The next problem that we must address is the translation of the factorial design into its mixture representation when the mixture contains more than the number of variables in our experiment. For example, suppose we have a mixture consisting of four or more variables: A, B, C, D, E, .... Suppose further that we want to study variables A, B, and C, and that we want to use Example Design 2A as the factorial design on which to base our experiment. In this case we would have an additional variable called BASE. In a given design run, the BASE level setting represents the total amount of variables D, E, ... , and is equal to the TSA minus the amounts of variables A, B, and C. However, since we must include variables D and E in each run, we must define a final sample amount (FSA) that is larger than the largest TSA in the original factorial design. The BASE variable level settings in a given run will then equal the FSA minus the TSA for that run. To illustrate, Example Design 3 below represents a translation of Example Design 2A into a mixture experiment that includes the BASE variable. In the original design the largest TSA was 150 grams, corresponding to Run #8. However, for this translation we used an FSA of 200 grams. This sets the BASE variable level setting in Run #8 to 50 grams (200 grams - 150 grams), which translates to 25% ([50 grams/200 grams]*100%).

**EXAMPLE DESIGN 3: RUNS ADJUSTED TO A 100 PERCENT MIXTURE WITH BASE**

Run # |
Variable A (X1)(%) |
Variable B (X2)(%) |
Variable C (X3)(%) |
BASE(%) |

1 | 7.5 | 2.5 | 15 | 75.0 |

2 | 20.0 | 2.5 | 15 | 62.5 |

3 | 7.5 | 20.0 | 15 | 57.5 |

4 | 20.0 | 20.0 | 15 | 45.0 |

5 | 7.5 | 2.5 | 35 | 55.0 |

6 | 20.0 | 2.5 | 35 | 42.5 |

7 | 7.5 | 20.0 | 35 | 37.5 |

8 | 20.0 | 20.0 | 35 | 25.0 |

In Example Design 2B the translation of the factorial design into its true mixture representation did not compromise the uncorrelation of the variable terms. However, Example Design 3 contains profound correlations between the variable linear-effects terms and the pairwise interaction effects terms involving the BASE variable (the Xi*X4 terms, i 4).. Therefore, whether or not Example Design 3 above is a good experiment design or a fatally flawed experiment design depends entirely on the nature of the BASE variable. If the BASE variable is only water or a true diluent, then the Xi*X4 interaction effects are probably nonexistent. In this case Example Design 3 is a good experiment design. However, if the BASE variable consists of an additional component or components that are themselves effectors of the responses of interest, then these variables may very well interact with our three experiment variables. In this case, as in the case of Example Design 1B, the translation of the factorial design into its true mixture representation has profoundly compromised the uncorrelation of the variable-effects terms. Again, no analysis of data, no matter how sophisticated, can eliminate the problem correlations from this design and yield accurate estimates of the variable effects. Therefore, Example Design 3 is a fatally-flawed experiment.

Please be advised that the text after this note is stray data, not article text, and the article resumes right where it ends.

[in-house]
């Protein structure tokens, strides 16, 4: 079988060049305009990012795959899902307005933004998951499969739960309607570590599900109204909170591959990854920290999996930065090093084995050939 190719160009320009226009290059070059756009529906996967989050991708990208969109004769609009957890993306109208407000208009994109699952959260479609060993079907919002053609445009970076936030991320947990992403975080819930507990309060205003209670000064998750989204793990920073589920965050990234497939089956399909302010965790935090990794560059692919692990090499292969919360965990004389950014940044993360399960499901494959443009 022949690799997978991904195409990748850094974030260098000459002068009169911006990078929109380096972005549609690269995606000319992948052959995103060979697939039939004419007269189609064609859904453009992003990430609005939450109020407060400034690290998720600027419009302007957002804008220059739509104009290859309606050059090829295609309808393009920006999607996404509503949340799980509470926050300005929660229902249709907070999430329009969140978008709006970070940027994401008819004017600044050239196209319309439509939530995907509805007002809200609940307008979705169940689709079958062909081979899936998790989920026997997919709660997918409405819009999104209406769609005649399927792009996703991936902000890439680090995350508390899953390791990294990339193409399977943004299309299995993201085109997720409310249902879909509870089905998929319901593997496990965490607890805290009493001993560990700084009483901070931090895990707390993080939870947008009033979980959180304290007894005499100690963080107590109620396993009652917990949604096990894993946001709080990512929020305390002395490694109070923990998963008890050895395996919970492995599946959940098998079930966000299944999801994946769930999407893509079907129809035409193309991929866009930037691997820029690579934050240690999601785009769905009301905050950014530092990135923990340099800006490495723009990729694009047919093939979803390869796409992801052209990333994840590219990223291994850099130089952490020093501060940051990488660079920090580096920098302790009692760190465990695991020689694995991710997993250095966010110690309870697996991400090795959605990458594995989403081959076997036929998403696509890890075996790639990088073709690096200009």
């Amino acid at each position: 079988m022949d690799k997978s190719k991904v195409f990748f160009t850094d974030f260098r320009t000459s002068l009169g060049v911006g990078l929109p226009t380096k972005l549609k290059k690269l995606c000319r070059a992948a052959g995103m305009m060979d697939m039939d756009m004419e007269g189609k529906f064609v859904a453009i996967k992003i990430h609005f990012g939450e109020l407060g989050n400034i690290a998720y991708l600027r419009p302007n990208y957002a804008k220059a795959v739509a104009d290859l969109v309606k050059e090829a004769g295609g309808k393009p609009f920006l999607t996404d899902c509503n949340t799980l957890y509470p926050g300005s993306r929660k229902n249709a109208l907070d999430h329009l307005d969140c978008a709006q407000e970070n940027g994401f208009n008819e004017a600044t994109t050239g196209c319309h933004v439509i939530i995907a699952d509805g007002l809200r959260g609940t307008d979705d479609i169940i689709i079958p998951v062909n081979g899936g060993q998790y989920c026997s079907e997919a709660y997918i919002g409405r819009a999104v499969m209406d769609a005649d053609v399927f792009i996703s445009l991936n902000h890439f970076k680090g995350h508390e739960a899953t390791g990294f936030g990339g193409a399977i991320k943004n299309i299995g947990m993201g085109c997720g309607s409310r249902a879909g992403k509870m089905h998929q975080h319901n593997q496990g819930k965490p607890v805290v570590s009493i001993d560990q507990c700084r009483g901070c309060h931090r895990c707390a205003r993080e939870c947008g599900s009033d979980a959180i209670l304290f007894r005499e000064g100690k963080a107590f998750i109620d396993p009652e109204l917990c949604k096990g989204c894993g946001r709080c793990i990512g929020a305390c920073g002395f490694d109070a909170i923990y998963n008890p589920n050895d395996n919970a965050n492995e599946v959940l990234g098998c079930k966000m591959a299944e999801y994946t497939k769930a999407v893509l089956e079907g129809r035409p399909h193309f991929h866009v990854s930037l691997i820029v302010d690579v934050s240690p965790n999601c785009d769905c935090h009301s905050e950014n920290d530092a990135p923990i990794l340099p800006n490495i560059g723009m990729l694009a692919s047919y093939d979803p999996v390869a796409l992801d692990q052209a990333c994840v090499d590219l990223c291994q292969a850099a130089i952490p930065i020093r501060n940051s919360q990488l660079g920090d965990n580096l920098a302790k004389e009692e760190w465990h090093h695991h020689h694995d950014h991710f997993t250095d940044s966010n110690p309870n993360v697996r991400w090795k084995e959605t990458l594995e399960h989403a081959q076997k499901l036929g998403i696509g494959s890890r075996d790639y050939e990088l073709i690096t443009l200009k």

**D.o.E. FUSION: TRUE MIXTURE EXPERIMENT DESIGNS**

**D.o.E. FUSION** generates true mixture experiment
designs using the most advanced algorithm design technology in software today. **D.o.E.
FUSION** is the only PC software product that can design experiments with both
mixture and process (non-mixture) variables, and only **D.o.E. FUSION** can
address so many real-world restrictions on how mixture variables can be
combined. These constraints include Boundary constraints (upper and/or lower
limit level setting combinations), Ratio constraints (stoichiometry), and
Mixture Within Mixture constraints (constraints on subset concentrations like
total solvent concentration).

**D.o.E. FUSION** can easily design an experiment
that overcomes the problems of factorial mixture designs. For example, **D.o.E.
FUSION** designed a mixture experiment using Variables A, B, and C and the
ranges from Example Design 1A. This is Example Design 4 below. Recall that the
translation of Example Design 1A into its correct mixture representation
profoundly compromised the uncorrelation of the variable-effects terms. However,
Example Design 4 is a true mixture design, and has no such correlation problems
among the variable-effects terms. In fact, the largest VIF in this design is
2.0. This clearly demonstrates the superiority of a true mixture design
capability like **D.o.E. FUSION**. It is simply the best way to design
correct and effective experiments for studying mixtures.

**EXAMPLE DESIGN 4: D.o.E. FUSION TRUE MIXTURE DESIGN**

Run # |
Variable A (X1)(grams) |
Variable B (X2)(grams) |
Variable C (X3)(grams) |

1 | 7 | 7 | 86 |

2 | 0 | 20 | 80 |

3 | 0 | 0 | 100 |

4 | 20 | 0 | 80 |

5 | 0 | 10 | 90 |

6 | 10 | 10 | 80 |

7 | 10 | 0 | 90 |

8 | 3 | 13 | 84 |

9 | 3 | 3 | 94 |

10 | 13 | 3 | 84 |